Finally Some Friday Megalinks

Let’s do some Friday megalinks. You’ve been owed some and I haven’t been able to do links at the Fang’s Bites BSMW page for most of the week.

Of course, you have the Weekend Viewing Picks which provide plenty of college sports, soccer, baseball and the NBA and NHL postseason action.

Now let’s do your links.


Michael Hiestand of USA Today explores Jason La Canfora’s decision to leave NFL Network and bolt to CBS.

Media Rantz looks into the potential departure of Michelle Beadle from ESPN to NBC.

Sports Illustrated’s Richard Deitsch says E! will produce a special on New York Jets QB Tim Tebow.

Ed Sherman at The Sherman Report hears from a Fox Soccer executive on why the Fox Sports Media Group chose to air so many English Premier League games on the final day of the season.

Michael David Smith at Pro Football Talk writes that despite reports to the contrary, it appears that the New York Jets won’t make another appearance on HBO’s Hard Knocks this summer.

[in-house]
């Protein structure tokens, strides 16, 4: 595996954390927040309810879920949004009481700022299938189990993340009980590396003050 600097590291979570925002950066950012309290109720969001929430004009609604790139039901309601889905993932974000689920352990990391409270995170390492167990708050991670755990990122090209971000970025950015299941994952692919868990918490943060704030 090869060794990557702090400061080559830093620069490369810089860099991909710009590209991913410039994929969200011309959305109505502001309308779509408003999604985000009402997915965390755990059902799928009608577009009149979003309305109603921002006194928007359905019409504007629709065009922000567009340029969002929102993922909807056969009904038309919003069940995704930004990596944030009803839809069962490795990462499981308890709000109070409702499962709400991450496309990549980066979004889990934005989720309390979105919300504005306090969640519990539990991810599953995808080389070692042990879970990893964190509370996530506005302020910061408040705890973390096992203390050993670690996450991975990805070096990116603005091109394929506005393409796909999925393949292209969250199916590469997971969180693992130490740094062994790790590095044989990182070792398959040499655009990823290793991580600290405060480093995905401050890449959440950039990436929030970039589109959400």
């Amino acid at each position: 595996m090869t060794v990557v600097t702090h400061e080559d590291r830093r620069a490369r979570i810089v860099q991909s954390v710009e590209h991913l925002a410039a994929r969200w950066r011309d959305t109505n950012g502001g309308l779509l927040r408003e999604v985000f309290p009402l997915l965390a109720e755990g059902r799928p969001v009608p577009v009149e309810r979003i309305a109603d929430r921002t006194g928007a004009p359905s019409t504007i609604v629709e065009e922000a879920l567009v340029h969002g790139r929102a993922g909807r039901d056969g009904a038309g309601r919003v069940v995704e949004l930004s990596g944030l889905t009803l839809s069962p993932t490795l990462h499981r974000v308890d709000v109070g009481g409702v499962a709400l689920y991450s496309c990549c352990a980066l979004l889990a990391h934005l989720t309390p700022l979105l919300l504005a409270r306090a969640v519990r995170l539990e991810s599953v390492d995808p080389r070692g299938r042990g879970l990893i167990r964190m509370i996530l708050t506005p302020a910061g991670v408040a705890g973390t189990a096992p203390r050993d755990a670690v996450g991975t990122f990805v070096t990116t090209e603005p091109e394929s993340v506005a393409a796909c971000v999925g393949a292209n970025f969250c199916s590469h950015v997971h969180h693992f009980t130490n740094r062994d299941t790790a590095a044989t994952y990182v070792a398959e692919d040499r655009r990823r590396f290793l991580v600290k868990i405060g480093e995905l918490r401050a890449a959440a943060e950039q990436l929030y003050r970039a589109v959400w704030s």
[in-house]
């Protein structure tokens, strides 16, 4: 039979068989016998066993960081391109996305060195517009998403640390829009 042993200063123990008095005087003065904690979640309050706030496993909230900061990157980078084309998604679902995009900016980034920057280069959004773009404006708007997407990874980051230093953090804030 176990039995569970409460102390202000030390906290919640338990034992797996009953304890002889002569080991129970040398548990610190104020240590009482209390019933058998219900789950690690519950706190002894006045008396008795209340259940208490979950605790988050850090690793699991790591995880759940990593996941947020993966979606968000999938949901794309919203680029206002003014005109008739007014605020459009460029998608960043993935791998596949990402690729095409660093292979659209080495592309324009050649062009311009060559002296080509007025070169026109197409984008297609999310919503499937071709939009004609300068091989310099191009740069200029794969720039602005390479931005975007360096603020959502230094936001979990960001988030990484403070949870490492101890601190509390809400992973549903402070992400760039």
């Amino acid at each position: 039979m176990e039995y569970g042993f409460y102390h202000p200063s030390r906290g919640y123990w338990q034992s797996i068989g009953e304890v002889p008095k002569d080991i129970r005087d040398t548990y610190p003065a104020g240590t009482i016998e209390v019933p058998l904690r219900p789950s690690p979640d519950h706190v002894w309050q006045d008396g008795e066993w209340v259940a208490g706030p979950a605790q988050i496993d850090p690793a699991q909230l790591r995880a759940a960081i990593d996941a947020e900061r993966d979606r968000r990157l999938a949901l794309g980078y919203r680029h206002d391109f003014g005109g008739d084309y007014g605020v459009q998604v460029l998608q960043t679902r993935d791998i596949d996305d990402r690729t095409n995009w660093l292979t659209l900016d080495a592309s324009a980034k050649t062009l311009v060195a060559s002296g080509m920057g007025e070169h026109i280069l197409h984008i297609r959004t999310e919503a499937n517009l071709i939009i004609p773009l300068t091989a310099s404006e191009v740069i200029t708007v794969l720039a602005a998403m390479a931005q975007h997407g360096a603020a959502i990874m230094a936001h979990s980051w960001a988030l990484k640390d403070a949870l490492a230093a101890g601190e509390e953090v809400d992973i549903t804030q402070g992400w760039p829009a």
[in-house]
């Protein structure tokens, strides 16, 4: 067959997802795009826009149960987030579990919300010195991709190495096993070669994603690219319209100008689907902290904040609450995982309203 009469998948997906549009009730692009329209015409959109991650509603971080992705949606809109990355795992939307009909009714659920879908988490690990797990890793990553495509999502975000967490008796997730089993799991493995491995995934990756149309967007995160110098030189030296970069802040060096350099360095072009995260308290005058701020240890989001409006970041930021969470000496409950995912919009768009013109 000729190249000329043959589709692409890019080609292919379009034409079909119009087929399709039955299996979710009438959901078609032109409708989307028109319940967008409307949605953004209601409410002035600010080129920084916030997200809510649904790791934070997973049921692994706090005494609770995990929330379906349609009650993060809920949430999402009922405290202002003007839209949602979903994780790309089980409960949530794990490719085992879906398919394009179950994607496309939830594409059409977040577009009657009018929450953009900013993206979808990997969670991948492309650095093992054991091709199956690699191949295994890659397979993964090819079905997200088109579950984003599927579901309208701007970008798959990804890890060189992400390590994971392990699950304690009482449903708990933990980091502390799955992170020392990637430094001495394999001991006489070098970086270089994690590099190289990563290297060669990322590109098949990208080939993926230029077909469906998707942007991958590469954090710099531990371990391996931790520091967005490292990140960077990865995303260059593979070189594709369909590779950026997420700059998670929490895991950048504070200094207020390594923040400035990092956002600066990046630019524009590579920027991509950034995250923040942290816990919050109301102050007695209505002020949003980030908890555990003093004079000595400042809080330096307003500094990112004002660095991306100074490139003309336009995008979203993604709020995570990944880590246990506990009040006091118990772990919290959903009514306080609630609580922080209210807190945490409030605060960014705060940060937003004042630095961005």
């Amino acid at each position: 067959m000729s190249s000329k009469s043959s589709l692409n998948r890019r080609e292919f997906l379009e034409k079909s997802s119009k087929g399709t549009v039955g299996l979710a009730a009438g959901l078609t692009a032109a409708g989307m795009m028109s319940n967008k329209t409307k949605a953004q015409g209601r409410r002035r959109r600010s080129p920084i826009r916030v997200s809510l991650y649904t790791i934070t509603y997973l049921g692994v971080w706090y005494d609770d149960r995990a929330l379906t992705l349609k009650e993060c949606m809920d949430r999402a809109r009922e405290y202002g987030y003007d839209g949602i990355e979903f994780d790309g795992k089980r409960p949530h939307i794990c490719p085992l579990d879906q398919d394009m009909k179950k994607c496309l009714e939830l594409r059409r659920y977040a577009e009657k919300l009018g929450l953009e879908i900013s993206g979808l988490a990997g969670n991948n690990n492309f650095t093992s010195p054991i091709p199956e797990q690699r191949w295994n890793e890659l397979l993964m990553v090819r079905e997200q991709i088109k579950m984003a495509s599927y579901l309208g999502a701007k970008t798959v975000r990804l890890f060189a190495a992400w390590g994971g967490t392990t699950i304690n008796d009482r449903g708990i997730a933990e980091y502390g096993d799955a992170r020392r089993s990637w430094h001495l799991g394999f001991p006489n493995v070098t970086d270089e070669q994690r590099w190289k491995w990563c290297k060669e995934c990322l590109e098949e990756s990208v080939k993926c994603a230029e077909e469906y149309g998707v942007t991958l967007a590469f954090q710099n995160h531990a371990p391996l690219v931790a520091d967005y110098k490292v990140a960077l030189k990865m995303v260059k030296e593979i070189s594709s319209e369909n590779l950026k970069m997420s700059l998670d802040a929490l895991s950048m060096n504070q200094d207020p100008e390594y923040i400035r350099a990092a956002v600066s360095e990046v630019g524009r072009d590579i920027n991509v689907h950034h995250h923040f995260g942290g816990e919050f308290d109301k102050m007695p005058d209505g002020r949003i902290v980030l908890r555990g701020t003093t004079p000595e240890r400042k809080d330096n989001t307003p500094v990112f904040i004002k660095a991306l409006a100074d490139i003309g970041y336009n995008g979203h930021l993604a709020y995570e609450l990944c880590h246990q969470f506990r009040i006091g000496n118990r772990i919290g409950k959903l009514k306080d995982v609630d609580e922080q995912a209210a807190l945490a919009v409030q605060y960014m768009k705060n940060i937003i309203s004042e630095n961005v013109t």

Eriq Gardner at the Hollywood Reporter says a group of fans have filed a class action lawsuit against MLB and its TV partners on the antiquated and silly blackout policy.

Yahoo’s Dan Wetzel says while the Minnesota Vikings will finally get their long-awaited stadium, one state legislator attempted to sneak a bill ending all local NFL blackouts. I think that was a great idea.

Mike Reynolds of Multichannel News/Broadcasting & Cable writes the long-anticipated Time Warner Cable Los Angeles Lakers-centric regional sports network will launch in October.

At Adweek, Anthony Crupi writes that Fox has sold out its ad inventory for the UEFA Champions League Final.

Thomas Pardee of Advertising Age says social media is changing the way we watch sports.

In the Indiana University National Sports Journalism Center, Eric Deggans of the Tampa Bay Times says there are times when the N-word should to be published in full.